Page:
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Global Whey Protein Powder Sector 2020 Top Manufac

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Meet 2 Female Founders Aiming To Close The Gender Pay Gap, 80% Of Which Can Be Attributed To The ‘Motherhood Penalty’

Girl Reciting the Qurān (Kuran Okuyan Kız), an 1880 painting by the Ottoman polymath Osman Hamdi Bey, whose works often showed women engaged in educational activities.[1]

The experiences of Muslim women (Arabic: مسلماتMuslimāt, singular مسلمة Muslimah) vary widely between and within different societies.[2] At the same time, their adherence to Islam is a shared factor that affects their lives to a varying degree and gives them a common identity that may serve to bridge the wide cultural, social, and economic differences between them.[2]

Among the influences which have played an important role in defining the social, spiritual, and cosmological status of women in the course of Islamic history are Islam's sacred text, the Quran; the Ḥadīths, which are traditions relating to the deeds and aphorisms of Islam's Prophet Muḥammad;[3] ijmā', which is a consensus, expressed or tacit, on a question of law;[4] qiyās, the principle by which the laws of the Quran and the Sunnah or Prophetic custom are applied to situations not explicitly covered by these two sources of legislation;[5] and fatwas, non-binding published opinions or decisions regarding religious doctrine or points of law. Additional influences include pre-Islamic cultural traditions; secular laws, which are fully accepted in Islam so long as they do not directly contradict Islamic precepts;[6] religious authorities, including government-controlled agencies such as the Indonesian Ulema Council and Turkey's Diyanet;[7] and spiritual teachers, which are particularly prominent in Islamic mysticism or Sufism. Many of the latter, including Ibn al-'Arabī, have themselves produced texts that have elucidated the metaphysical symbolism of the feminine principle in Islam.[8]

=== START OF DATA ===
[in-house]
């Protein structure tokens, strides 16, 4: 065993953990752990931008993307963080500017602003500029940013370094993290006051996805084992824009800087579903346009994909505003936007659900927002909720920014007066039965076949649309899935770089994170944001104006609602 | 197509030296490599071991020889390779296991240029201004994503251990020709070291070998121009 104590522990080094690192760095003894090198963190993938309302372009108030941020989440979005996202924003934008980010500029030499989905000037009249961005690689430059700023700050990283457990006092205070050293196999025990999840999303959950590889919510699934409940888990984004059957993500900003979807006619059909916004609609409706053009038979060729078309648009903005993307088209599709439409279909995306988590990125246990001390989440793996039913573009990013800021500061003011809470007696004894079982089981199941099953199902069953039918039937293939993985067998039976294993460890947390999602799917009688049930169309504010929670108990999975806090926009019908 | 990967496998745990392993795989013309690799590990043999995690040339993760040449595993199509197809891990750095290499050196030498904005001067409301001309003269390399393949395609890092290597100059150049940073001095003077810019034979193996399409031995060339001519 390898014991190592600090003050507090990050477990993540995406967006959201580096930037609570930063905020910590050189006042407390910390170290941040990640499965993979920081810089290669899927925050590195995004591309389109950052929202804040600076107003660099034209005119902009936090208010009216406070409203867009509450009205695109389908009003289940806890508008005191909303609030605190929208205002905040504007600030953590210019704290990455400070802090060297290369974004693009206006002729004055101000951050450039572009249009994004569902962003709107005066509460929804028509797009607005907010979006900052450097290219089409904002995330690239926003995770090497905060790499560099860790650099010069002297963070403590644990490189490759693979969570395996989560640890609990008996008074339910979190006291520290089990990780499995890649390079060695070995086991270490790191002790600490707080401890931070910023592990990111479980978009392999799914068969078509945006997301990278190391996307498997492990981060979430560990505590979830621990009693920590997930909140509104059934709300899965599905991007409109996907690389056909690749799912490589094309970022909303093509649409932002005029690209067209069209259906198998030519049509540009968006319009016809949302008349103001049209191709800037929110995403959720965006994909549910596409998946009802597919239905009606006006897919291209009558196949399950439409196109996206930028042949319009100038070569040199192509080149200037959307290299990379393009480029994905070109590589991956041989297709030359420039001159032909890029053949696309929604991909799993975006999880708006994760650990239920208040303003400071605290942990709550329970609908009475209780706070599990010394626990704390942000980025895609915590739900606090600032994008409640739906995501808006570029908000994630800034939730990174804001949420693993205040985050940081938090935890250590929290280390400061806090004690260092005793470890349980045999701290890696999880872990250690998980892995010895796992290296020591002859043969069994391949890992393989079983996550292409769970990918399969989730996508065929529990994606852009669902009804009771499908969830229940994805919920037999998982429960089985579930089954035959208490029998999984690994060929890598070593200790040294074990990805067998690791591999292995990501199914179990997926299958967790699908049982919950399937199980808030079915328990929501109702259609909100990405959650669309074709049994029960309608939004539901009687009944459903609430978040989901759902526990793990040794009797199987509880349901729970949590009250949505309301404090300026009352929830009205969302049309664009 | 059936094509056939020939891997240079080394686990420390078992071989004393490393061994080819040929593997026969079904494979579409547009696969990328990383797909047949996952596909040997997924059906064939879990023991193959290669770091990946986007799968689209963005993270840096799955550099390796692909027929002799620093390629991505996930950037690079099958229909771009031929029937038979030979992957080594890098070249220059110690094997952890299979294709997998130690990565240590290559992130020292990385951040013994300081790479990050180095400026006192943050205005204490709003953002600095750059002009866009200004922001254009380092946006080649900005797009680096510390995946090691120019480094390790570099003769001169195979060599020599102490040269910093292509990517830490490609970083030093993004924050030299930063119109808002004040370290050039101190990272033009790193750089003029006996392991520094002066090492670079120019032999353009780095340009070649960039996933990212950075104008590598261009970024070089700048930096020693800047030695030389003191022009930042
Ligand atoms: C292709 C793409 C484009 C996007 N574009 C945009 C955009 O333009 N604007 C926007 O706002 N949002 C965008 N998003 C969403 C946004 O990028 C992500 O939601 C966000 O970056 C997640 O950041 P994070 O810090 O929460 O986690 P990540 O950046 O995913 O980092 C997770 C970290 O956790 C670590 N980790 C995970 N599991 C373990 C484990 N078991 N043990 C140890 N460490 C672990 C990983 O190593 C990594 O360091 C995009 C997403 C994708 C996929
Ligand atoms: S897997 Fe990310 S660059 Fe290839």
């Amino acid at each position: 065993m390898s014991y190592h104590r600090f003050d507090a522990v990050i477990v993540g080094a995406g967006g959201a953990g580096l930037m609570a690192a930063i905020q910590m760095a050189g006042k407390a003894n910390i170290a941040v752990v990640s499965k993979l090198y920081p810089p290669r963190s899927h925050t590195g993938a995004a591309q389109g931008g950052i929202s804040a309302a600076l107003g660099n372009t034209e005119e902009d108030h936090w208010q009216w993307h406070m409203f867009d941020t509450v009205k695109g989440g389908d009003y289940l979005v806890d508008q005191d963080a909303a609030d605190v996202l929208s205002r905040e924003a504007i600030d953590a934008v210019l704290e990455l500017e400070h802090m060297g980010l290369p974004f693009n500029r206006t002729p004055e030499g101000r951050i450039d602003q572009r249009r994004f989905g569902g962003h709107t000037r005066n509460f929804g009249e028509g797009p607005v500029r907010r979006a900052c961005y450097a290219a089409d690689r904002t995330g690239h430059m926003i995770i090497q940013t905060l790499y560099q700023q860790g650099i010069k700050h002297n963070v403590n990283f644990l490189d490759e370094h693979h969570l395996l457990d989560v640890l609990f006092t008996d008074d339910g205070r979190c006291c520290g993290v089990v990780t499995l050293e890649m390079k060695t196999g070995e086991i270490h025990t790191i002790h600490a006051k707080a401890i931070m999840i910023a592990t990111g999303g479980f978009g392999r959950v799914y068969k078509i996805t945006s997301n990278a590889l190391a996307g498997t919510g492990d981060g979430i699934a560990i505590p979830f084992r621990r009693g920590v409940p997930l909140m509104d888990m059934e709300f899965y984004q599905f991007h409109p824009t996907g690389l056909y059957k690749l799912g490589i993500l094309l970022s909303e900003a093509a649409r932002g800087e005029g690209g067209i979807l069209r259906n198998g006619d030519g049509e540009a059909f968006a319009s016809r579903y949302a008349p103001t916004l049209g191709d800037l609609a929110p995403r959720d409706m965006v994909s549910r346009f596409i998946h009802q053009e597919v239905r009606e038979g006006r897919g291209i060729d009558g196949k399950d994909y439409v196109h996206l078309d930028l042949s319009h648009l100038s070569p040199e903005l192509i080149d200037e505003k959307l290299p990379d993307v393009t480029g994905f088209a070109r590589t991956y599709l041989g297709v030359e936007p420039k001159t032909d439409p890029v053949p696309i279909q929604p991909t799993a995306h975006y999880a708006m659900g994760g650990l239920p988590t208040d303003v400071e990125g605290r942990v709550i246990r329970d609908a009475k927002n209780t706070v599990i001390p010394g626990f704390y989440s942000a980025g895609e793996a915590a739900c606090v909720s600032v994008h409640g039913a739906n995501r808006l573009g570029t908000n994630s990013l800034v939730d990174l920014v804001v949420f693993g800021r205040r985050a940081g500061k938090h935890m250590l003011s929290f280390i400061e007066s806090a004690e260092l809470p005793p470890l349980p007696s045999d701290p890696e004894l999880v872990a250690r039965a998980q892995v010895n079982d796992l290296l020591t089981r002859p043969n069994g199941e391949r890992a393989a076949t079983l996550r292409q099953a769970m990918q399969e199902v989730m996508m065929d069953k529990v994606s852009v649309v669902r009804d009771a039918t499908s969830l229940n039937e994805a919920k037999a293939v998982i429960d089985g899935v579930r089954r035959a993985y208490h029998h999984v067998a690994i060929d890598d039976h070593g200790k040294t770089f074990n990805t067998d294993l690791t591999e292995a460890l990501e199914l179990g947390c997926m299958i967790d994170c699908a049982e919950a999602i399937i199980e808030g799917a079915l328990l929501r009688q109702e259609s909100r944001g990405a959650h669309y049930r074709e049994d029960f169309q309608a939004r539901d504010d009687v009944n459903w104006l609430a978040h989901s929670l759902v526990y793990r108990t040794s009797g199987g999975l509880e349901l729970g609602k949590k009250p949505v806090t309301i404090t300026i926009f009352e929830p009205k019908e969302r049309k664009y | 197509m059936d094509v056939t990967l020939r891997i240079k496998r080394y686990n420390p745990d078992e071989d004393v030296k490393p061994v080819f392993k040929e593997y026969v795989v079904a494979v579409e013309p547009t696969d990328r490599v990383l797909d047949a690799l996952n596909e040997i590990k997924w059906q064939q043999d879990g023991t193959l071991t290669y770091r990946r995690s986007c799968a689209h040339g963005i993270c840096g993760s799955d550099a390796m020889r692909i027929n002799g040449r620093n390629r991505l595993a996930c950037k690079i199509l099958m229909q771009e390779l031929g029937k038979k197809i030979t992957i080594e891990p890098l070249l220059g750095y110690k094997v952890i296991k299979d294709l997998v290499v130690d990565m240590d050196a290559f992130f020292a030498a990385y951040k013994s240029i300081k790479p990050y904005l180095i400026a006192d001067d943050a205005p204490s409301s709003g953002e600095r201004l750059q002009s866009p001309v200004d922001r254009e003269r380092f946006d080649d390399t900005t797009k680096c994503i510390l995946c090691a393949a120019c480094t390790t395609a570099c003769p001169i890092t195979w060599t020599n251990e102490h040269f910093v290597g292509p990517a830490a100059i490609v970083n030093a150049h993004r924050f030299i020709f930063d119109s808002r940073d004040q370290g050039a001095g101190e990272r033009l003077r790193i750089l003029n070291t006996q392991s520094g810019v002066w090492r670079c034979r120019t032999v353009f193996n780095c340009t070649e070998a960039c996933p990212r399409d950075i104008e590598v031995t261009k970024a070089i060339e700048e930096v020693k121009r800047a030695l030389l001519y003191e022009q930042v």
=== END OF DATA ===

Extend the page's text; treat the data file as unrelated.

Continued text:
There is considerable variation as to how the above sources are interpreted by Orthodox Muslims, both Sunni and Shi'a – approximately 90% of the world's Muslim population – and ideological fundamentalists, most notably those subscribing to Wahhabism or Salafism, who comprise roughly 9% of the total.[9] In particular, Wahhabis and Salafists tend to reject mysticism and theology outright; this has profound implications for the way that women are perceived within these ideological sects.[10] Conversely, within Islamic Orthodoxy, both the established theological schools and Sufism are at least somewhat influential.[11]

  1. ^ "Artist Feature: Who Was Osman Hamdi Bey?". How To Talk About Art History. April 27, 2017. Retrieved June 13, 2018.
  2. ^ a b Herbert L. Bodman; Nayereh Esfahlani Tohidi, eds. (1998). Women in Muslim Societies: Diversity Within Unity. Lynne Rienner Publishers. pp. 2–3. ISBN 978-1-55587-578-7.
  3. ^ iGlassé, Cyril (1989). The Concise Encyclopaedia of Islam. London, England: Stacey International. pp. 141–143.
  4. ^ Glassé, Cyril (1989). The Concise Encyclopaedia of Islam. London, England: Stacey International. p. 182.
  5. ^ Glassé, Cyril (1989). The Concise Encyclopaedia of Islam. London, England: Stacey International. p. 325.
  6. ^ Nasr, Seyyed Hossein (2004). The Heart of Islam: Enduring Values for Humanity. New York: HarperOne. pp. 121–122. ISBN 978-0-06-073064-2.
  7. ^ Schleifer, Yigal (April 27, 2005). "In Turkey, Muslim women gain expanded religious authority". The Christian Science Monitor. Retrieved June 10, 2015.
  8. ^ Murata, Sachiko (1992). The Tao of Islam: A Sourcebook on Gender Relationships in Islamic Thought. Albany: State University of New York Press. pp. 188–202. ISBN 978-0-7914-0914-5.
  9. ^ Schleifer, Professor S Abdallah (2015). The Muslim 500: The World's 500 Most Influential Muslims, 2016. Amman: The Royal Islamic Strategic Studies Centre. p. 28. ISBN 978-1-4679-9976-2.
  10. ^ Oliveti, Vicenzo (2002). Terror's Source: The Ideology of Wahhabi-Salafism and its Consequences. Birmingham, United Kingdom: Amadeus Books. pp. 34–35. ISBN 978-0-9543729-0-3.
  11. ^ Schleifer, Prof S Abdallah (2015). The Muslim 500: The World's 500 Most Influential Muslims, 2016. Amman: The Royal Islamic Strategic Studies Centre. pp. 28–30. ISBN 978-1-4679-9976-2.
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